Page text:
TCS Daily


That's What Makes Horse Races

By Brock Yates - October 16, 2003 12:00 AM

As the national media blabs endlessly about Honda's advances in fuel-cell technology while thousands of high-minded customers line up to purchase Toyota Prius hybrid sedans, another major automotive trend looms on the horizon.

 

It is called horsepower; monster, road-crushing eyeball-watering, breath-stopping horsepower, that is to the environmental movement what salary caps are to the New York Stock Exchange.

 

We pontificate about the need to save energy and congratulate the automobile industry for gestures on behalf of hybrids and fuel cells. Yet the realities of the business are the antithesis of such lofty goals. Power and performance remain elemental, despite all the posturing in behalf of fuel economy.

 

Example: Mercedes-Benz is producing a CL65 AMG coupe and an SLR two-seater that develop over 600 horsepower. They match up nicely with Porsche's Carrera GT V10 rated at 604 horsepower. Ferrari's mid-engine Enzo makes 650 horsepower, costs $650,000 and runs 218 miles per hour. Lamborghini's Gallardo is also a 200 mph runner, as is the expected Audi LeMans Quattro with a claimed top speed of 214 mph.

 

But those numbers are positively feeble when compared to the Audi-built Bugatti Veyron that will roll out next year at $1 million a copy with a 16-cylinder engine rated at 987 hp. Not to be outdone, General Motors displayed a 16 cylinder super-sedan at the Detroit auto show last January that generates over 1000 hp. Executives have made veiled suggestions that the car might actually be produced.

 

But we speak not only of super-exotics priced in the mega-hundreds of thousands, but ordinary iron that also makes shocking power. Chevrolet's Corvette, Dodge's SRT10 Viper and Ford's GT super-coupe all produce over 400 horsepower and will nudge 200 miles an hour -- all for well under $100,000. Cadillac's new CTS-V sedan offers a 400 hp V8 for under 50 grand that is designed to challenge BMW's 394 hp M5 for supremacy in the world of hot four-doors.

 

Looking for some real steam under the hood of your SUV? Try the Porsche Cayenne, the Cadillac SRX, the Volkswagen Toureg or the Infiniti FX45, all of which offer over 300 horsepower. Dozens more can be purchased with 200 or more horses, while even midgets like the BMW-built John Cooper Works Mini Cooper S and the Subaru Impreza WRX, to name but two, will give 200 or more horses for under $30,000.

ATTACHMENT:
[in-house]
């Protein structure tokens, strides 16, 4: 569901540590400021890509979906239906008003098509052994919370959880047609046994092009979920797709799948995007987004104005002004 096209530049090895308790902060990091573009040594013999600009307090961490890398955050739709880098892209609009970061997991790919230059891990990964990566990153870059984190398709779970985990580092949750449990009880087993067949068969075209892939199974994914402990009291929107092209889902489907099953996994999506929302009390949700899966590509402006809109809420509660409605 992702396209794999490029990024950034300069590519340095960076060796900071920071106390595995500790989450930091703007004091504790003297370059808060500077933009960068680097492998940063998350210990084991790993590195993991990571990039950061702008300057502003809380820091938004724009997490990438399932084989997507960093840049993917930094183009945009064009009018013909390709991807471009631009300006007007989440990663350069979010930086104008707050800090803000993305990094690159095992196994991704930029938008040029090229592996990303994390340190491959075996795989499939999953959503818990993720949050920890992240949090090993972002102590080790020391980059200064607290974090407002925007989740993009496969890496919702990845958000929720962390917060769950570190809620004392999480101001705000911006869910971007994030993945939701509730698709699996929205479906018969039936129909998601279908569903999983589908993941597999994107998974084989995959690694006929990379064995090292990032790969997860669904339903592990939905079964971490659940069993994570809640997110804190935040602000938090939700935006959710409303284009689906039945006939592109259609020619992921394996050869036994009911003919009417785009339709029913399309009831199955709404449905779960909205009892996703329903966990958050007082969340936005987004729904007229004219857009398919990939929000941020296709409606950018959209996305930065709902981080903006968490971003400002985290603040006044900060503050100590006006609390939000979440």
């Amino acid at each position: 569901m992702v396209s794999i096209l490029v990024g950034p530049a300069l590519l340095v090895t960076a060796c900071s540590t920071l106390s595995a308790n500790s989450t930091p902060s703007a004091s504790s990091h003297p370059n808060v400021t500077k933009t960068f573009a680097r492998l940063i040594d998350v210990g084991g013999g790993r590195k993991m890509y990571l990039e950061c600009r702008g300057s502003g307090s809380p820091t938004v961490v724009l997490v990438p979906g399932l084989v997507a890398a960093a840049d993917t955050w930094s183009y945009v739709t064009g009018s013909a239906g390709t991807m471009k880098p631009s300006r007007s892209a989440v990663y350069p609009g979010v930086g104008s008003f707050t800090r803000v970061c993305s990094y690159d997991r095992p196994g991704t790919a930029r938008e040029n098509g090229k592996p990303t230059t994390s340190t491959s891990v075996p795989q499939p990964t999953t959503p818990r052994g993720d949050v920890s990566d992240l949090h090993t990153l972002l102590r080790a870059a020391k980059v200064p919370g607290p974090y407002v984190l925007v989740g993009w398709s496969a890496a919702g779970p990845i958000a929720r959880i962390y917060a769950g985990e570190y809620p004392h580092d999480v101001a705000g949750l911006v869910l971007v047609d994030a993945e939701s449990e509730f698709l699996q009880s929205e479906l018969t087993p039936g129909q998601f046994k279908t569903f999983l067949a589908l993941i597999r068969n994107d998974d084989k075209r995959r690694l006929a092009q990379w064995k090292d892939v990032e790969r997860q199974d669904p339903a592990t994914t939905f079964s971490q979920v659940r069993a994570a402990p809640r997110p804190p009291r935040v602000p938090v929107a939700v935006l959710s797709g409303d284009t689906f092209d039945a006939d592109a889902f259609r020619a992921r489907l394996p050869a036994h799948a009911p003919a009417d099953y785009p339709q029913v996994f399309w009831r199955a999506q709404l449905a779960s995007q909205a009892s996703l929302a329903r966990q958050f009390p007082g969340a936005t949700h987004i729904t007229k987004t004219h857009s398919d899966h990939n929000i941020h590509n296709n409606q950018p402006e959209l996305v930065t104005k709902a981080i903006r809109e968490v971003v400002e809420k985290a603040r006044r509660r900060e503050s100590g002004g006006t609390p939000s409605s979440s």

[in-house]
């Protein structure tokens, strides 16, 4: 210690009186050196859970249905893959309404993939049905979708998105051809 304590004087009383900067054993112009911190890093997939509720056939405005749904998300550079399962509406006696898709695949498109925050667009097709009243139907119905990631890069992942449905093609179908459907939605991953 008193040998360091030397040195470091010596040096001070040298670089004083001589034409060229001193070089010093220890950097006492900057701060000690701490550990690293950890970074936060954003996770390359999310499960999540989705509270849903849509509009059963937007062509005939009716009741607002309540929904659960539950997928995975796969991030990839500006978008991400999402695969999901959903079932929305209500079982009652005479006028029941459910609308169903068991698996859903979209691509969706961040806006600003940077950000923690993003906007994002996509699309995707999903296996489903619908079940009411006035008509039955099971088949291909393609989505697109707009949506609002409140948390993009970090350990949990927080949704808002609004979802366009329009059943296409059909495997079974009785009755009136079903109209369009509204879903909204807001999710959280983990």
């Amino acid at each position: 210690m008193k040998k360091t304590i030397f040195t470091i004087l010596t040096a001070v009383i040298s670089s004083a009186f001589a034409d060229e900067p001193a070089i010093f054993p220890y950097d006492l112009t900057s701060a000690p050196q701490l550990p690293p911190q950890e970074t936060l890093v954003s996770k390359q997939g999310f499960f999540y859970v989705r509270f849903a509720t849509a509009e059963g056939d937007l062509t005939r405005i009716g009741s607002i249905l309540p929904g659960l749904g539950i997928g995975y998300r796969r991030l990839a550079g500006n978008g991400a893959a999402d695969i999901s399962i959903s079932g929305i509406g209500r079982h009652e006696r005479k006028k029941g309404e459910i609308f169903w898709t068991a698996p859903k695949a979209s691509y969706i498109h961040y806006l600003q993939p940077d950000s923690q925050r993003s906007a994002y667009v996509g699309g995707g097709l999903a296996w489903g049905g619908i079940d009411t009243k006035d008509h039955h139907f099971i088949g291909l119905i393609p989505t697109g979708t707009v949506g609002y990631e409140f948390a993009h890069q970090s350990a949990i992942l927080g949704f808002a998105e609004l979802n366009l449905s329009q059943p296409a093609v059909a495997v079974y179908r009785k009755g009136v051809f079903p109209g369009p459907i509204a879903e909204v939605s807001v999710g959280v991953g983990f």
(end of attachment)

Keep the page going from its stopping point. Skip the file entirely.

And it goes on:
The point is, for all the chatter about gas-sipping Green machines, the automobile industry is on a power bridge: Any number of sedans and sports cars capable of top speeds at or beyond 200 miles an hour and lumpy sport-utility vehicles with enough power to haul over large-building.

 

This is hardly the clean-air Utopia about which enviros and their media hand-maidens rhapsodize. This seems more like tire-smoking hell on wheels.

 

Not quite. This horsepower madness is rather a simple reflection of technology meeting the demand for performance -- at least on paper. Much of this mega-power is pure muscle flexing on the part of manufacturers who understand that promotional glitz and glamour centers, as always, on power and speed even if it is essentially useless in the real world.

 

How, for example is one going to drive a 200 mph super car in the United States, even at half throttle? The American Interstates are crowded, coast to coast, Police radar and laser are fiendishly effective, meaning that even in the so-called wide-open western states, speeds are essentially held to little more than 80 mph.

 

In Europe only the German autobahns offer some areas with no speed limits, but increasing traffic density yielded many heavily enforced 100 kilometer (60mph) sections.

 

Aside from weekends spent ripping around private race tracks, the owner of a Ferrari Enzo, Viper, Corvette, etc. has little or no opportunity to run his or her car anywhere near its potential. So ownership is reduced to bragging about the car's performance but never actually demonstrating it, other than in short stop-light bursts.

 

Want to go fast? Buy a video game. Want to save the world? Take a bus. Want a super car? Buy it and keep it the garage to impress your friends.

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